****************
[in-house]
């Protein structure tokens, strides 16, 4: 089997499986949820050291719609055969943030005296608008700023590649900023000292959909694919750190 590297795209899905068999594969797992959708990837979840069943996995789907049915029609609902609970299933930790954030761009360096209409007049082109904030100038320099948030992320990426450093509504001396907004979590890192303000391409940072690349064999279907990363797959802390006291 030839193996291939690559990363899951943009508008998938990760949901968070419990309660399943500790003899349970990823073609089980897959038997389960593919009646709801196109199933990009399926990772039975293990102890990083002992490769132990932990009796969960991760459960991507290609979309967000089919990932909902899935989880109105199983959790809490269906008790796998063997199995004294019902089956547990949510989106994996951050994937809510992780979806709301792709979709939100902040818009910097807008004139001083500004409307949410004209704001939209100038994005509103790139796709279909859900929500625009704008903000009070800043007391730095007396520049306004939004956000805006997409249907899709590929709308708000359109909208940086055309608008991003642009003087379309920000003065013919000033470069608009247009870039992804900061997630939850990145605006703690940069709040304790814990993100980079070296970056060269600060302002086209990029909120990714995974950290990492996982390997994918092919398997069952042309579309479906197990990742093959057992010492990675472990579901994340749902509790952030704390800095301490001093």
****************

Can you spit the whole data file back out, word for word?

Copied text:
[in-house]
């Protein structure tokens, strides 16, 4: 089997499986949820050291719609055969943030005296608008700023590649900023000292959909694919750190 590297795209899905068999594969797992959708990837979840069943996995789907049915029609609902609970299933930790954030761009360096209409007049082109904030100038320099948030992320990426450093509504001396907004979590890192303000391409940072690349064999279907990363797959802390006291 030839193996291939690559990363899951943009508008998938990760949901968070419990309660399943500790003899349970990823073609089980897959038997389960593919009646709801196109199933990009399926990772039975293990102890990083002992490769132990932990009796969960991760459960991507290609979309967000089919990932909902899935989880109105199983959790809490269906008790796998063997199995004294019902089956547990949510989106994996951050994937809510992780979806709301792709979709939100902040818009910097807008004139001083500004409307949410004209704001939209100038994005509103790139796709279909859900929500625009704008903000009070800043007391730095007396520049306004939004956000805006997409249907899709590929709308708000359109909208940086055309608008991003642009003087379309920000003065013919000033470069608009247009870039992804900061997630939850990145605006703690940069709040304790814990993100980079070296970056060269600060302002086209990029909120990714995974950290990492996982390997994918092919398997069952042309579309479906197990990742093959057992010492990675472990579901994340749902509790952030704390800095301490001093």